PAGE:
and yes crouching crane might be the best.

kmc


#15

All good points, gentlemen. The OP’s main concern, however, was how to tell a high quality school, in any martial art, from a lesser one.

Maybe y’all should point out what he should look for regarding your particular styles, so that should he choose to explore your style, he’ll know the mark of excellence when he sees it.


#16

Damn, so much good shit. Thanks for the responses. I’m out on Long Island now, driving a truck in Riverhead so I’m not close enough to the city or NJ. If I was I’m sure I’d have no problems finding a place to train.

However, out here in the sticks its alot different. I have a funny feeling I’m gonna find alot of these places that are, like somone else put it, “catalog ninjas”. I’m going to check out alot of different styles probubly. I’d rather train hard in a different fighting style then go to a “token” Krav maga schools where I’m not really learning anything. So I think if I can find a hardcore, real place to train out here, no matter the style I should jump on it.

Thanks for the Posts MissP, very informative. I think I understand what a real class should feel like. Its hard to put into words but like you said “your attacker isn’t going to stop because you get tired. You need to fight through it.” If I can find an instructor with that kinda mentality I think I’ll be good.

I’m a divemaster. I know alot of scuba instructors and I know its completely different but what I see from some of the instructors, especially the new ones is they have this mentality that they know everything, you don’t know shit and they just like acting “macho” or how ever you want to say it. Now these are the instructors that are terrible. The good old ones, are sincere and can teach you what you need to know, won’t let you slack but they’re not, for lack of a better word, dicks about it. Is it kinda the same way with combat instructors?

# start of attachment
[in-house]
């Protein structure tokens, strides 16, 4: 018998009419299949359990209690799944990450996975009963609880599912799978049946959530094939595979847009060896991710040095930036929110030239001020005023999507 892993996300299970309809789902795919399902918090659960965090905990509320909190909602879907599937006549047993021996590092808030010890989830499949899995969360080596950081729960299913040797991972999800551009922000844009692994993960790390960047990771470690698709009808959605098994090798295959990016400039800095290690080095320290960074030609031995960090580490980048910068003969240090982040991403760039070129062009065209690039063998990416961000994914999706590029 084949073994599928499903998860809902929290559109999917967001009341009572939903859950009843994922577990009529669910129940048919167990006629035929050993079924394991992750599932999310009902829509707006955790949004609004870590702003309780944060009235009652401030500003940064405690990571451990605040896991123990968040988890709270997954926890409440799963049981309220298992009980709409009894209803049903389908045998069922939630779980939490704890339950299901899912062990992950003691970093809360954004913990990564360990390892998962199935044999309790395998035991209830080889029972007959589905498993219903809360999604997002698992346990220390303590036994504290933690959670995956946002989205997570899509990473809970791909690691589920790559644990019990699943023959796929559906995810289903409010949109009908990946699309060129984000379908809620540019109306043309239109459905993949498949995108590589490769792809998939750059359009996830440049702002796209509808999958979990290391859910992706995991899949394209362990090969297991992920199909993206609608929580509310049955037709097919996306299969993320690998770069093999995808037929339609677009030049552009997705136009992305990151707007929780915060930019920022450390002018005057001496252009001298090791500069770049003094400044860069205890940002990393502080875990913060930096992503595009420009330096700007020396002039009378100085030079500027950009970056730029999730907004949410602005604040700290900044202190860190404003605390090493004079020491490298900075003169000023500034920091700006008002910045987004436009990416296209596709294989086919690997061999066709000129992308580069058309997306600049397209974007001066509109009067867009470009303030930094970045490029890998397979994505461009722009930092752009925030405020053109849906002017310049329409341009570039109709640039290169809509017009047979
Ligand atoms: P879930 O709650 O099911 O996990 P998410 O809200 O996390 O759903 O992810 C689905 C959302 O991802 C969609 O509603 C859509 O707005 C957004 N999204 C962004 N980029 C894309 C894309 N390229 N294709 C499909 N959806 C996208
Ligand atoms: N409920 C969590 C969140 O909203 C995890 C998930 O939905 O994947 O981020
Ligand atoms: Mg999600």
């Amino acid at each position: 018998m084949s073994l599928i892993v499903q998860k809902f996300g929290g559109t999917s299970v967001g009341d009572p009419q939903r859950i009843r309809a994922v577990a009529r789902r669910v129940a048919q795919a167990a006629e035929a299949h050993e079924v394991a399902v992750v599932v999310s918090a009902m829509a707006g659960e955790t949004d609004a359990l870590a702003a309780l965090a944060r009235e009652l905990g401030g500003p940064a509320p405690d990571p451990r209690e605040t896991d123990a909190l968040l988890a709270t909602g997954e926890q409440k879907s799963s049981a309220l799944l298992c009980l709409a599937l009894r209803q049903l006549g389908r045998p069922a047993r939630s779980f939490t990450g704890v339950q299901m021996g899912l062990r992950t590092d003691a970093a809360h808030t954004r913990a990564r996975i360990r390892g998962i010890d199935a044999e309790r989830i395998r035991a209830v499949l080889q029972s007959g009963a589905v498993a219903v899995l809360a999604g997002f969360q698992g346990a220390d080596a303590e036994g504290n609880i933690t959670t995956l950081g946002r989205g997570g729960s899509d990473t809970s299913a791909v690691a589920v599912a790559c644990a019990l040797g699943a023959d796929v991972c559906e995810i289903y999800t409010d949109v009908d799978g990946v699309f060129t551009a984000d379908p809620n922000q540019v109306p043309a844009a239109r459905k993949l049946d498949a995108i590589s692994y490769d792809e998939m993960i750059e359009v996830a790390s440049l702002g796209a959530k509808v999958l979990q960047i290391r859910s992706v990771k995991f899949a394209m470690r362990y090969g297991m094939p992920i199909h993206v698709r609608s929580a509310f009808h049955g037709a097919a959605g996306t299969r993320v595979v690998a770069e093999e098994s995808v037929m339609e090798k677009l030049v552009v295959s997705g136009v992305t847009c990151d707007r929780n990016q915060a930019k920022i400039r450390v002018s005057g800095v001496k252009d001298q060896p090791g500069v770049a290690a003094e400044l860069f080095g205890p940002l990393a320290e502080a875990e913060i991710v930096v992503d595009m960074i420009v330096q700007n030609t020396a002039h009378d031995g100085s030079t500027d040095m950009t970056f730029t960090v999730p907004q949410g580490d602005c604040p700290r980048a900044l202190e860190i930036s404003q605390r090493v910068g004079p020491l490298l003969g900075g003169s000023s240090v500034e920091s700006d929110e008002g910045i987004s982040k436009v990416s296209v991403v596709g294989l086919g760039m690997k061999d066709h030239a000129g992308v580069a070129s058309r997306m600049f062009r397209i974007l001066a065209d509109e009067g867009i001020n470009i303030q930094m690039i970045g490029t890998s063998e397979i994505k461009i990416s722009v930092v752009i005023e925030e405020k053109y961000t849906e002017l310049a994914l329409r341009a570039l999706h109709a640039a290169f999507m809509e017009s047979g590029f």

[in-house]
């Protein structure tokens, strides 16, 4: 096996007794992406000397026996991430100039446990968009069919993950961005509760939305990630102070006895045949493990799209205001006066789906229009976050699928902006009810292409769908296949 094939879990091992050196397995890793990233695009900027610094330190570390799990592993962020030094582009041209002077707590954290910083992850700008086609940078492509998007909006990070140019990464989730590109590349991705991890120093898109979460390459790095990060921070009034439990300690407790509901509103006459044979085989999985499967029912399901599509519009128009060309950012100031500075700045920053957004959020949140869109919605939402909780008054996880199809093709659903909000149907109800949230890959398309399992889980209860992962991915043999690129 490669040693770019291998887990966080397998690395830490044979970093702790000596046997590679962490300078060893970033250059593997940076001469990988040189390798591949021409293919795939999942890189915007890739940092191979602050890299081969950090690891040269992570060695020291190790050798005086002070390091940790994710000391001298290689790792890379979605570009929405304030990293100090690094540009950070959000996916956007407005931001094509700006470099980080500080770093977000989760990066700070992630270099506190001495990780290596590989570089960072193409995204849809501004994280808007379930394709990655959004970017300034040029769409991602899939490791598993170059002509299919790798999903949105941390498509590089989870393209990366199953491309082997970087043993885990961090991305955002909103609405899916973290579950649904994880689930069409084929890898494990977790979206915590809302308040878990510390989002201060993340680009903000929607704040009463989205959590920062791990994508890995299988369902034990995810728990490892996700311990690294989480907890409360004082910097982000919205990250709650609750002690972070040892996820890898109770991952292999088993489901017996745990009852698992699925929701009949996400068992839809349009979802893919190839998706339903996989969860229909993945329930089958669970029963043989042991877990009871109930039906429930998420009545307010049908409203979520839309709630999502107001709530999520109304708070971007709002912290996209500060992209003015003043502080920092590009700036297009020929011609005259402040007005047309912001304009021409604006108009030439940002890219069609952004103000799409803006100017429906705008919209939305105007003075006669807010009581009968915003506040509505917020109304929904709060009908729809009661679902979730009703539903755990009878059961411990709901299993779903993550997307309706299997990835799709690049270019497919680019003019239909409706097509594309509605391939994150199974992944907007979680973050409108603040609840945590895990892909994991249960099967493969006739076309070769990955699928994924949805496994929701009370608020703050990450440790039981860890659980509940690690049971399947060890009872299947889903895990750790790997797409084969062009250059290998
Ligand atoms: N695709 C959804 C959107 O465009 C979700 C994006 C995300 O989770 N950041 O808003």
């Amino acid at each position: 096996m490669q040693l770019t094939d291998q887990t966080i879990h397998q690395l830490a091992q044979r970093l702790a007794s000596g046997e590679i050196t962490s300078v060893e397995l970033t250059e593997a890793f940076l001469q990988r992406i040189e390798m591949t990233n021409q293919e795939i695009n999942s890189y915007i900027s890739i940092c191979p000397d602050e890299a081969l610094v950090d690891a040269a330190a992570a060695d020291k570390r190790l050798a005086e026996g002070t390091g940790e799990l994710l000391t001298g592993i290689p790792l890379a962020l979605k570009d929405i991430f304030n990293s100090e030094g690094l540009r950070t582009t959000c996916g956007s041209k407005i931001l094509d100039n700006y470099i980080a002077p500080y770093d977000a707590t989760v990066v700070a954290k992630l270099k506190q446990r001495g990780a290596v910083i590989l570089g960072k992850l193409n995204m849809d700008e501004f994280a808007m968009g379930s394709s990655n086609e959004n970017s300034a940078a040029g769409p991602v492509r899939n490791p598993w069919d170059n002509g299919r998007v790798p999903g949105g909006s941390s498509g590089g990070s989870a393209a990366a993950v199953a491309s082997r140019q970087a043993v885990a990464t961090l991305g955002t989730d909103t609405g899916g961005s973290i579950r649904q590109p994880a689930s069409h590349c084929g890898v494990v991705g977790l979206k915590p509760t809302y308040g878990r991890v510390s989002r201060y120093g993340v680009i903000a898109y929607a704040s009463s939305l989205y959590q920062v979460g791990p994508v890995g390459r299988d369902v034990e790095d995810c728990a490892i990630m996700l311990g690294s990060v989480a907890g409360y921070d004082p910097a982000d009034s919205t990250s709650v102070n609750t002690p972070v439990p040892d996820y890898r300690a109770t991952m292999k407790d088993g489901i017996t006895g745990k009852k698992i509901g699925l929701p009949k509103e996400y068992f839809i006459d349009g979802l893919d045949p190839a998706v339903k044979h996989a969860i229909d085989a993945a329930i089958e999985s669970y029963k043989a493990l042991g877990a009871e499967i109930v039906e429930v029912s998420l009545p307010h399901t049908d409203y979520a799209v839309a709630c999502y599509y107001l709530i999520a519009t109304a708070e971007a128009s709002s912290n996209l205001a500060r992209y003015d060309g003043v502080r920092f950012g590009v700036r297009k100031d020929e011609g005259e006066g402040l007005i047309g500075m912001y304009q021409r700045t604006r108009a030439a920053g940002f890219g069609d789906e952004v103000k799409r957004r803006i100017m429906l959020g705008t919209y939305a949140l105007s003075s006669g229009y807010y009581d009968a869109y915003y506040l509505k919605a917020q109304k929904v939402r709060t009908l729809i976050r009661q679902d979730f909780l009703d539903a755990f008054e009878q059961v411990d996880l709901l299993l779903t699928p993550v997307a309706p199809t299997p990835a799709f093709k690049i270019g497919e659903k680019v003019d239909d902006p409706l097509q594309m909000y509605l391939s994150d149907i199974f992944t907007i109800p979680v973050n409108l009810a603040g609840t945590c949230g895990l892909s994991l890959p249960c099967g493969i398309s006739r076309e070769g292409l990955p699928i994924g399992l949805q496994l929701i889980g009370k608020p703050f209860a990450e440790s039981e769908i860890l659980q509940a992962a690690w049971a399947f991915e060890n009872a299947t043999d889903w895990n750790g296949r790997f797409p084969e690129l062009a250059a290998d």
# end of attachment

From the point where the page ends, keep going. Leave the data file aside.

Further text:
#17

[quote]Miss Parker wrote:
All good points, gentlemen. The OP’s main concern, however, was how to tell a high quality school, in any martial art, from a lesser one.

Maybe y’all should point out what he should look for regarding your particular styles, so that should he choose to explore your style, he’ll know the mark of excellence when he sees it.[/quote]

Good point.

A couple points on how to select a “good” school (good is in quotes because it will depend on context)

  1. Instructor’s experience- what kind of experience and success does the instructor have in the aspect of combat that you seek to learn? Or, if they don’t have any experience do they at least have experience/success training others in this aspect?

  2. Rank- I know a lot of people will disagree with my bringing up rank, but someone who has achieved a very high rank (and/or been awarded it by a respected governing council/board) is usually going to have both a lot of experience and expertise. Not all systems give belts though, so it’s just one thing to consider. Of course, if say it’s something like wrestling, boxing, MT, MMA, etc… if the person was a champion that’s sort of a type of rank IMO.

  3. Instructor’s teaching ability- just because you can do something well, doesn’t mean that you can also teach it well. There is an art to teaching all in of itself, and it’s tough to find people who can both do something at a very high level, and teach it at the same high level.

A good teacher should both know the art, and know people. They should be able to put things in ways that make it easy to understand. They should be able to give you verbal, visual and kinesthetic cues that will aid in your learning a new skill. They should understand different temperaments; how to work through or around mental emotional blocks to learning skills; how fast/slow, aggressive/passive, brutal/gentle to take things with each student.

Really, there is a lot to being a good teacher.

  1. Instructor’s contacts/networking- no one person holds all the answers. Yes, you’ll find some that know a lot about a wide variety of areas, but in most cases they’ll freely admit that there are still people who could teach them things about certain areas of combat. The good ones will also usually be in constant contact with such other good instructors.

Find out if and how often your school holds seminars with other highly skilled instructors (especially if those instructors specialize in the area which you wish to pursue, i.e. law enforcement).